What unites states and other global actors around a shared governance project? How does the group— what I will call an “international community”—coalesce and stay engaged in the enterprise? A frequent assumption is that an international community is cemented by its members’ commonalities and depleted by their intractable disagreements. This article critiques that assumption and presents, as an alternative, a theory that accounts for the combined integration and discord that actually characterize most global governance associations. I argue that conflict, especially conflict that manifests in law, is not necessarily corrosive to an international community. To the contrary, it often is a unifying force that helps constitute and fortify the community and support the governance project. As such, international legal conflict can have systemic value for the global order, even when it lacks substantive resolution. The implications for the design and practice of international law are far-reaching.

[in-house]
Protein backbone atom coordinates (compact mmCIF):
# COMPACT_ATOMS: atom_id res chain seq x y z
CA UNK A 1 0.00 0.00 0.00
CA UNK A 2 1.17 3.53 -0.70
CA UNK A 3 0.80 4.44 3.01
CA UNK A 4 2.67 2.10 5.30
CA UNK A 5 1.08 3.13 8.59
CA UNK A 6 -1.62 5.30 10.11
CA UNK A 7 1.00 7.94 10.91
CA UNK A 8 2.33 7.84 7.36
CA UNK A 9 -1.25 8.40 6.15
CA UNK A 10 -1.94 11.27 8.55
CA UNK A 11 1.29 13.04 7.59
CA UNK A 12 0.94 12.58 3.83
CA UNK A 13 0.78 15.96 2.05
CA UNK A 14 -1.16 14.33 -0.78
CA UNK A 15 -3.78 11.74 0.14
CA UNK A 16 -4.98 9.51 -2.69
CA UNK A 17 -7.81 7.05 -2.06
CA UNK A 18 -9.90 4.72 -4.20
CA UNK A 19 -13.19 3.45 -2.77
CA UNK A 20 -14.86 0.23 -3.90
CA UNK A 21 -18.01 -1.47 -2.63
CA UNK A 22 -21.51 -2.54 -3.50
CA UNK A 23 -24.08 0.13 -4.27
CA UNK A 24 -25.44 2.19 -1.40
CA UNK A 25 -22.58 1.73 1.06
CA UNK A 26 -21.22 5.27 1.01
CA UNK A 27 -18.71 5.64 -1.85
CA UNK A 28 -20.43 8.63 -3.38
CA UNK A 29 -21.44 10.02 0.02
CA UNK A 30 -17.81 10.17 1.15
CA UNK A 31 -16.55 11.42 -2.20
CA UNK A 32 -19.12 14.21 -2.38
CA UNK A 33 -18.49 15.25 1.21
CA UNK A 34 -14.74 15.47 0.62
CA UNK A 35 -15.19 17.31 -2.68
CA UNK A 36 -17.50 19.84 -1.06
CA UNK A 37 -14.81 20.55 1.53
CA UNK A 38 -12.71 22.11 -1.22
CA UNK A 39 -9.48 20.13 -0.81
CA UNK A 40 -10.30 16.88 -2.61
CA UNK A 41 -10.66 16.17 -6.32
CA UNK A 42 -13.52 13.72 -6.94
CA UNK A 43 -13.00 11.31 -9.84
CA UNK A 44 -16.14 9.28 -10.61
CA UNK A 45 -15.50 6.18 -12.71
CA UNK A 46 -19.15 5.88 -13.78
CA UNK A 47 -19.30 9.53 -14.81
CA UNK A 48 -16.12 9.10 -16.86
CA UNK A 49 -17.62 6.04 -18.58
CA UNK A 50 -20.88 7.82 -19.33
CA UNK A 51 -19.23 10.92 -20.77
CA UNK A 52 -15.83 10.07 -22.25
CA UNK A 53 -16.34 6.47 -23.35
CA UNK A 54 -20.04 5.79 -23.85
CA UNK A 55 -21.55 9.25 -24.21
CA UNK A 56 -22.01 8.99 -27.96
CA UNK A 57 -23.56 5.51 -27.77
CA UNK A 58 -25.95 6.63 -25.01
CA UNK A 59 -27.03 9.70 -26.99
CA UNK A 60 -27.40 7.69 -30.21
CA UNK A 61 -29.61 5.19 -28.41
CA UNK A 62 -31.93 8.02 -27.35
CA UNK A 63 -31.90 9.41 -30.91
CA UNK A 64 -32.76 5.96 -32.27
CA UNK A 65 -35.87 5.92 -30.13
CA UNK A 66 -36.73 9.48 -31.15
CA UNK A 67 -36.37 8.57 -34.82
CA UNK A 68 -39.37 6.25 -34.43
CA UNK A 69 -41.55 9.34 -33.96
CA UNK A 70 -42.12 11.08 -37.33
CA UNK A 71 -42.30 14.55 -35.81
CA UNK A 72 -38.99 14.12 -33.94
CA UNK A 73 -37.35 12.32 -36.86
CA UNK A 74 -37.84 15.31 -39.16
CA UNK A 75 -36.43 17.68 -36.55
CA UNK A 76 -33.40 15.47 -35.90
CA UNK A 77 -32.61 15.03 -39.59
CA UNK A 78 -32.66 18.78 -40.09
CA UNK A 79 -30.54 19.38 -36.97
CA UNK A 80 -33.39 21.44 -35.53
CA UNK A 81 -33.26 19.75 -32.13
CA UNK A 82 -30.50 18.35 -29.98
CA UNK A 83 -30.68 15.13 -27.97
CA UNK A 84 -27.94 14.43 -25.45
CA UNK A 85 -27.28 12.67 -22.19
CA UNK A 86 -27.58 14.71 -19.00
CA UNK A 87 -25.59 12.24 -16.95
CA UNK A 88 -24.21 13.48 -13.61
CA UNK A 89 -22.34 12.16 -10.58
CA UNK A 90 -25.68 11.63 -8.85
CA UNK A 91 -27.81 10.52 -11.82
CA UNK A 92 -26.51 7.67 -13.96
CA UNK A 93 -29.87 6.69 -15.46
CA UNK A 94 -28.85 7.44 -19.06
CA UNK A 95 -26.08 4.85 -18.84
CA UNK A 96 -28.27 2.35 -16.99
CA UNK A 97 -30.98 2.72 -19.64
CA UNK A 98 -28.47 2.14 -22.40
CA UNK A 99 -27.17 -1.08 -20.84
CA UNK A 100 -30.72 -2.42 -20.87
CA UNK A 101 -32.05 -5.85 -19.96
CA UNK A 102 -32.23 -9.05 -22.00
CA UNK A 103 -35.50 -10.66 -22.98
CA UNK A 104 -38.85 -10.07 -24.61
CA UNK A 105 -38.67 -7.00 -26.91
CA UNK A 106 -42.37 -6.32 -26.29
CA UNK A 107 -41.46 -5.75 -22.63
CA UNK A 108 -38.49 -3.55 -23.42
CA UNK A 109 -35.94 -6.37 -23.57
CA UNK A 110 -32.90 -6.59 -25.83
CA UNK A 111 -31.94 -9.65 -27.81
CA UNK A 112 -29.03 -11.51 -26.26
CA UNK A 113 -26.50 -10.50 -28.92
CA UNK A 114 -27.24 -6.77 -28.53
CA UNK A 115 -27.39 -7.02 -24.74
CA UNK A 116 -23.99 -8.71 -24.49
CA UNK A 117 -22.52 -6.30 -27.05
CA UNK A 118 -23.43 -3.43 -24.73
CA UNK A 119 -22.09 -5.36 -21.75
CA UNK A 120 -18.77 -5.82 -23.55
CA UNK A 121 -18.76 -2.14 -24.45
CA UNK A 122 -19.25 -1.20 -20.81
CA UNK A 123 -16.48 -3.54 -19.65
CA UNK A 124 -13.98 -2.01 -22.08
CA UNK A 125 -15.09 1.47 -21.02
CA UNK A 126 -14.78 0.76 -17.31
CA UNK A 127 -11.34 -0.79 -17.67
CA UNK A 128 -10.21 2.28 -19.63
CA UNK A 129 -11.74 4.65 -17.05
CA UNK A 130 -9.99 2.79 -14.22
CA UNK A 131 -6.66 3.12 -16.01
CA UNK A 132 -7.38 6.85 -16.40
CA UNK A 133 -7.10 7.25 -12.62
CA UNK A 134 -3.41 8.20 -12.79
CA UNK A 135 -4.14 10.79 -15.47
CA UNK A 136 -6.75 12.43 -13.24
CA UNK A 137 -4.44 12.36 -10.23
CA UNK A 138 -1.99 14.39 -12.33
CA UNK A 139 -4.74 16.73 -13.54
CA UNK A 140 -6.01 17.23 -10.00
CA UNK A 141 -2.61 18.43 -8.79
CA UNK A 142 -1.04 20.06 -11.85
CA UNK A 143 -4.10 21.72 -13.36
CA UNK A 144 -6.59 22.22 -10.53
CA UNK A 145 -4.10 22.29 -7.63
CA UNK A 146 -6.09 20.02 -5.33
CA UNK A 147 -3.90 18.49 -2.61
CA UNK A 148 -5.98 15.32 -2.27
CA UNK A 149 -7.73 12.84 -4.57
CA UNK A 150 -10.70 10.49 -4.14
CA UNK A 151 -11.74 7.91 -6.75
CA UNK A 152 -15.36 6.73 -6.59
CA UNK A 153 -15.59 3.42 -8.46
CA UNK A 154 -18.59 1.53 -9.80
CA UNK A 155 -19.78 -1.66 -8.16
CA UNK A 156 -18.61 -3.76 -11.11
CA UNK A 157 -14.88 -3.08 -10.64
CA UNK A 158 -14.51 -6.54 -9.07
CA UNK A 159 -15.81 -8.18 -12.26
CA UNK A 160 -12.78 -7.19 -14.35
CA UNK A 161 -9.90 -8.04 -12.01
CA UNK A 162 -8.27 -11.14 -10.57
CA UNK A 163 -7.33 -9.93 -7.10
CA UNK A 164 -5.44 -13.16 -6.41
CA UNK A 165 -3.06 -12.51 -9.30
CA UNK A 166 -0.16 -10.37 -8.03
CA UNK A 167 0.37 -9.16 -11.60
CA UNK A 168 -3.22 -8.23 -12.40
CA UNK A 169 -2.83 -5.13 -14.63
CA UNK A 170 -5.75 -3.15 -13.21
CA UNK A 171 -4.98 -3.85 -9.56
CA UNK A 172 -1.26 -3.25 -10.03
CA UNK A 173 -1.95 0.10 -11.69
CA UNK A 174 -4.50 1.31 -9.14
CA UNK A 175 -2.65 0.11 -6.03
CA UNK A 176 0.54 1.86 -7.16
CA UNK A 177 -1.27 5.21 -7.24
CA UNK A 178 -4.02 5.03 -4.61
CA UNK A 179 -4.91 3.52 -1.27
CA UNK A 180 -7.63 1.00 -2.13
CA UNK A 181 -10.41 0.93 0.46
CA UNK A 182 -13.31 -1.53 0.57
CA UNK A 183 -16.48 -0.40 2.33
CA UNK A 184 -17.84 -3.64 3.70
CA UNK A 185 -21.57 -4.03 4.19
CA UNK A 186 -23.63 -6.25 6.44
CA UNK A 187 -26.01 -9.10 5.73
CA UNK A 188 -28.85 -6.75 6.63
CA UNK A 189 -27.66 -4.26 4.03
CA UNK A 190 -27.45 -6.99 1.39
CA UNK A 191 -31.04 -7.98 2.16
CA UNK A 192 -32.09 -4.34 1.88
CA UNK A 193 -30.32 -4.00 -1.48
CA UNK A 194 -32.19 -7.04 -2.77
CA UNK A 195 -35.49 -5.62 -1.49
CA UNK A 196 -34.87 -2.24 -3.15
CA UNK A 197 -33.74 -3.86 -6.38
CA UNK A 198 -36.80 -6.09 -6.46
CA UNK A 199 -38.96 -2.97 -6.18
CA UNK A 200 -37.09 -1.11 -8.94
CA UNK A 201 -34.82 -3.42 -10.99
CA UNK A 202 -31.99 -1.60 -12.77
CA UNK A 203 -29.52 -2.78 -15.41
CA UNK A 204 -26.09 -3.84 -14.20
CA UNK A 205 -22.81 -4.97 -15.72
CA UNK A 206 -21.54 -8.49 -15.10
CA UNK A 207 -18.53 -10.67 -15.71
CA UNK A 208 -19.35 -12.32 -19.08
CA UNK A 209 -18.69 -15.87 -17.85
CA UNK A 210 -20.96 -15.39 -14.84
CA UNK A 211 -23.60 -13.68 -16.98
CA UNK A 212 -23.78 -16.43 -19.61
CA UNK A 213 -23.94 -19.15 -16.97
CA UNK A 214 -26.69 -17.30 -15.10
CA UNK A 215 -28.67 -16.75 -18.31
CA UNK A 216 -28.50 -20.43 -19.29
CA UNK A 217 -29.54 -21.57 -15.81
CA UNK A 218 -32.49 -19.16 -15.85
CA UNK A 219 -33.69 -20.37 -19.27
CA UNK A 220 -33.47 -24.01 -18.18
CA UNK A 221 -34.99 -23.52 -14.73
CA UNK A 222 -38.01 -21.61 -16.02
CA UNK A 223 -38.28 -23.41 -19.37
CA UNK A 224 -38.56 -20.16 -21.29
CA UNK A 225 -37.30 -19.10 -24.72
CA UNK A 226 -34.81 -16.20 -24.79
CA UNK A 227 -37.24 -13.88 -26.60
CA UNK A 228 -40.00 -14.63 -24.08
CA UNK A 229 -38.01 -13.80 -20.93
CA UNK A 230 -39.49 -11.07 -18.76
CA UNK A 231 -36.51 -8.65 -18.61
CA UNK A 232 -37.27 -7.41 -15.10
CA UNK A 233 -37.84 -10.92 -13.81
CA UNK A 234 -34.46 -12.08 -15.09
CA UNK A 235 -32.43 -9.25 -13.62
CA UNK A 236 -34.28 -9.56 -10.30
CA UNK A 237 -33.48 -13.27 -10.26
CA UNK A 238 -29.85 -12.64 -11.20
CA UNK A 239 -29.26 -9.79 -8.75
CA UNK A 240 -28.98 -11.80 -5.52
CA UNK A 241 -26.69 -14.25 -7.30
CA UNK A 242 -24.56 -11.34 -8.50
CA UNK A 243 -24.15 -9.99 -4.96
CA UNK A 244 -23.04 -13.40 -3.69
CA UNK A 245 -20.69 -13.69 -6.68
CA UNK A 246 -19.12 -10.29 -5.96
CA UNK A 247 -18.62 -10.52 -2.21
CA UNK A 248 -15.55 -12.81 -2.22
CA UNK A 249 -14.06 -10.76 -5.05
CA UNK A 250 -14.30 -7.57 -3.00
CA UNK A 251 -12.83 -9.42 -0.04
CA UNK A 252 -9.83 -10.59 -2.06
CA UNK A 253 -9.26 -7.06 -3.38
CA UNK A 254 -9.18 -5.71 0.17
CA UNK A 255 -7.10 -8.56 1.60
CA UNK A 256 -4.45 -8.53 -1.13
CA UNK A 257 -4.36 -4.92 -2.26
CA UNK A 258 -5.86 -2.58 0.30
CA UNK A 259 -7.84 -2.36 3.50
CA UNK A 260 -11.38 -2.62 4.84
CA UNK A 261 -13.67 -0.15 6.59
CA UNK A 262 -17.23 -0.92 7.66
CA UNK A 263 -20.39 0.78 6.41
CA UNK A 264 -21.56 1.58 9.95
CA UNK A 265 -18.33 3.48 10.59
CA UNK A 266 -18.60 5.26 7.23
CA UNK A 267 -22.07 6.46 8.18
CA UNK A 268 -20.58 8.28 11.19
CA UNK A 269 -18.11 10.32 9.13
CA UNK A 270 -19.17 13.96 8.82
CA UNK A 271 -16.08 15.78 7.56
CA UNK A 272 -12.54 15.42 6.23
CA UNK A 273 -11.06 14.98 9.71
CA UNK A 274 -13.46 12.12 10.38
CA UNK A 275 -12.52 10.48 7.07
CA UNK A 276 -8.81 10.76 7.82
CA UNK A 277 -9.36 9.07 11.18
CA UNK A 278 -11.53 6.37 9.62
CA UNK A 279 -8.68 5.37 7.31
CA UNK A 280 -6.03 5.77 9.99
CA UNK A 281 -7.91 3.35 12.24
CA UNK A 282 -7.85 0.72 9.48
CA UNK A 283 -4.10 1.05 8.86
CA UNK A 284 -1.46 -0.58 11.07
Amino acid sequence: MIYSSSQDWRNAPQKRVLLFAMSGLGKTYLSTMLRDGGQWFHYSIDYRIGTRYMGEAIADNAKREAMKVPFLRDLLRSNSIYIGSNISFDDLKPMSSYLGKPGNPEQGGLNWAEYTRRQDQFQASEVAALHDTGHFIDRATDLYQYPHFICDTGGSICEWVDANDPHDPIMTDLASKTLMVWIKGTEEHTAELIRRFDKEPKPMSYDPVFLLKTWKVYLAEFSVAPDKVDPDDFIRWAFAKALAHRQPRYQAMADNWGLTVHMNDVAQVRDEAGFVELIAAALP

"Constructing an International Community"
Areas of Interest
American Journal of International Law